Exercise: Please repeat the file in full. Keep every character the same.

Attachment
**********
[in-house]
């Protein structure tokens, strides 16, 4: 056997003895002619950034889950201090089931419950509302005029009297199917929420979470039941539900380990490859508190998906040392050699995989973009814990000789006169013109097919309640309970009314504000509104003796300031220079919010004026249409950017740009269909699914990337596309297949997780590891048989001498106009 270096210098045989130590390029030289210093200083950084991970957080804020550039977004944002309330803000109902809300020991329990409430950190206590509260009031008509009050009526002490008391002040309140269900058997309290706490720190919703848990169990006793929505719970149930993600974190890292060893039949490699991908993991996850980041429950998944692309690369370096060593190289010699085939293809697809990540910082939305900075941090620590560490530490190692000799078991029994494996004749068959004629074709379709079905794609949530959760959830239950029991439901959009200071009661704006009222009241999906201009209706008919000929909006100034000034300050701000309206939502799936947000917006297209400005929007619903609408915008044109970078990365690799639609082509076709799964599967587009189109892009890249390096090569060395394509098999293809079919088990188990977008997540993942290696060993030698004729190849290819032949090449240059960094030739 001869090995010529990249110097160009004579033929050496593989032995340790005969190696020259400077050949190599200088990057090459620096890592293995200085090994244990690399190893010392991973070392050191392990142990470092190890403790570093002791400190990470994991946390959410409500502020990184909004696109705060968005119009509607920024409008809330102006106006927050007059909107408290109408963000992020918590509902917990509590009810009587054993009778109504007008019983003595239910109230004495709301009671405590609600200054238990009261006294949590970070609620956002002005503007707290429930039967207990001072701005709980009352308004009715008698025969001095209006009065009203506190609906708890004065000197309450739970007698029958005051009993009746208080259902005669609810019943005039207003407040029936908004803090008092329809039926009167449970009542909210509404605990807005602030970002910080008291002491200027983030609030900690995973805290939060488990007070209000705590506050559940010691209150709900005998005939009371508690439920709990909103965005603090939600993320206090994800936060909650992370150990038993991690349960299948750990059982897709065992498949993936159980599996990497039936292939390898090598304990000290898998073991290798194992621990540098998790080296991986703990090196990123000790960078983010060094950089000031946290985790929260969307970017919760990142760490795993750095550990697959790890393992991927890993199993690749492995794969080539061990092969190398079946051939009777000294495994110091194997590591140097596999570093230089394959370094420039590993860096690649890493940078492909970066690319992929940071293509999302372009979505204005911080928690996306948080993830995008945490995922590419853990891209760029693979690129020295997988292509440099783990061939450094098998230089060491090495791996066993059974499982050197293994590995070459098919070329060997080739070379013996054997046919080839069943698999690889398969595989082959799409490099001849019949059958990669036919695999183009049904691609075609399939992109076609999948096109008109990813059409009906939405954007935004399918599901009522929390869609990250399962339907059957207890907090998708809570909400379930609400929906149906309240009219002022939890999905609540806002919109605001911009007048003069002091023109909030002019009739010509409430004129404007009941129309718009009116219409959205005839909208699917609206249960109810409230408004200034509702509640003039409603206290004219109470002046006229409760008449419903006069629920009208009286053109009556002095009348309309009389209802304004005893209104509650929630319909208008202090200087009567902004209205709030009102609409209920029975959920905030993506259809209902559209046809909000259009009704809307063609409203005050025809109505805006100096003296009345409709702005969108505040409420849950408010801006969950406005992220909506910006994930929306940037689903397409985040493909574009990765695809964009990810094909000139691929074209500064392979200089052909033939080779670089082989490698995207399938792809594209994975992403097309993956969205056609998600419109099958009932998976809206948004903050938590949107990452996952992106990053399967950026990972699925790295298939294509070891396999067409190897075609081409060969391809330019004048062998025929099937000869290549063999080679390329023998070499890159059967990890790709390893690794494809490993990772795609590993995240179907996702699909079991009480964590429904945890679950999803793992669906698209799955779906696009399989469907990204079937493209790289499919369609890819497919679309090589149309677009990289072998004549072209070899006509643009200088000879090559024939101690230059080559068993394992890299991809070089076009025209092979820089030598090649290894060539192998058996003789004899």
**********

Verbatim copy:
[in-house]
């Protein structure tokens, strides 16, 4: 056997003895002619950034889950201090089931419950509302005029009297199917929420979470039941539900380990490859508190998906040392050699995989973009814990000789006169013109097919309640309970009314504000509104003796300031220079919010004026249409950017740009269909699914990337596309297949997780590891048989001498106009 270096210098045989130590390029030289210093200083950084991970957080804020550039977004944002309330803000109902809300020991329990409430950190206590509260009031008509009050009526002490008391002040309140269900058997309290706490720190919703848990169990006793929505719970149930993600974190890292060893039949490699991908993991996850980041429950998944692309690369370096060593190289010699085939293809697809990540910082939305900075941090620590560490530490190692000799078991029994494996004749068959004629074709379709079905794609949530959760959830239950029991439901959009200071009661704006009222009241999906201009209706008919000929909006100034000034300050701000309206939502799936947000917006297209400005929007619903609408915008044109970078990365690799639609082509076709799964599967587009189109892009890249390096090569060395394509098999293809079919088990188990977008997540993942290696060993030698004729190849290819032949090449240059960094030739 001869090995010529990249110097160009004579033929050496593989032995340790005969190696020259400077050949190599200088990057090459620096890592293995200085090994244990690399190893010392991973070392050191392990142990470092190890403790570093002791400190990470994991946390959410409500502020990184909004696109705060968005119009509607920024409008809330102006106006927050007059909107408290109408963000992020918590509902917990509590009810009587054993009778109504007008019983003595239910109230004495709301009671405590609600200054238990009261006294949590970070609620956002002005503007707290429930039967207990001072701005709980009352308004009715008698025969001095209006009065009203506190609906708890004065000197309450739970007698029958005051009993009746208080259902005669609810019943005039207003407040029936908004803090008092329809039926009167449970009542909210509404605990807005602030970002910080008291002491200027983030609030900690995973805290939060488990007070209000705590506050559940010691209150709900005998005939009371508690439920709990909103965005603090939600993320206090994800936060909650992370150990038993991690349960299948750990059982897709065992498949993936159980599996990497039936292939390898090598304990000290898998073991290798194992621990540098998790080296991986703990090196990123000790960078983010060094950089000031946290985790929260969307970017919760990142760490795993750095550990697959790890393992991927890993199993690749492995794969080539061990092969190398079946051939009777000294495994110091194997590591140097596999570093230089394959370094420039590993860096690649890493940078492909970066690319992929940071293509999302372009979505204005911080928690996306948080993830995008945490995922590419853990891209760029693979690129020295997988292509440099783990061939450094098998230089060491090495791996066993059974499982050197293994590995070459098919070329060997080739070379013996054997046919080839069943698999690889398969595989082959799409490099001849019949059958990669036919695999183009049904691609075609399939992109076609999948096109008109990813059409009906939405954007935004399918599901009522929390869609990250399962339907059957207890907090998708809570909400379930609400929906149906309240009219002022939890999905609540806002919109605001911009007048003069002091023109909030002019009739010509409430004129404007009941129309718009009116219409959205005839909208699917609206249960109810409230408004200034509702509640003039409603206290004219109470002046006229409760008449419903006069629920009208009286053109009556002095009348309309009389209802304004005893209104509650929630319909208008202090200087009567902004209205709030009102609409209920029975959920905030993506259809209902559209046809909000259009009704809307063609409203005050025809109505805006100096003296009345409709702005969108505040409420849950408010801006969950406005992220909506910006994930929306940037689903397409985040493909574009990765695809964009990810094909000139691929074209500064392979200089052909033939080779670089082989490698995207399938792809594209994975992403097309993956969205056609998600419109099958009932998976809206948004903050938590949107990452996952992106990053399967950026990972699925790295298939294509070891396999067409190897075609081409060969391809330019004048062998025929099937000869290549063999080679390329023998070499890159059967990890790709390893690794494809490993990772795609590993995240179907996702699909079991009480964590429904945890679950999803793992669906698209799955779906696009399989469907990204079937493209790289499919369609890819497919679309090589149309677009990289072998004549072209070899006509643009200088000879090559024939101690230059080559068993394992890299991809070089076009025209092979820089030598090649290894060539192998058996003789004899």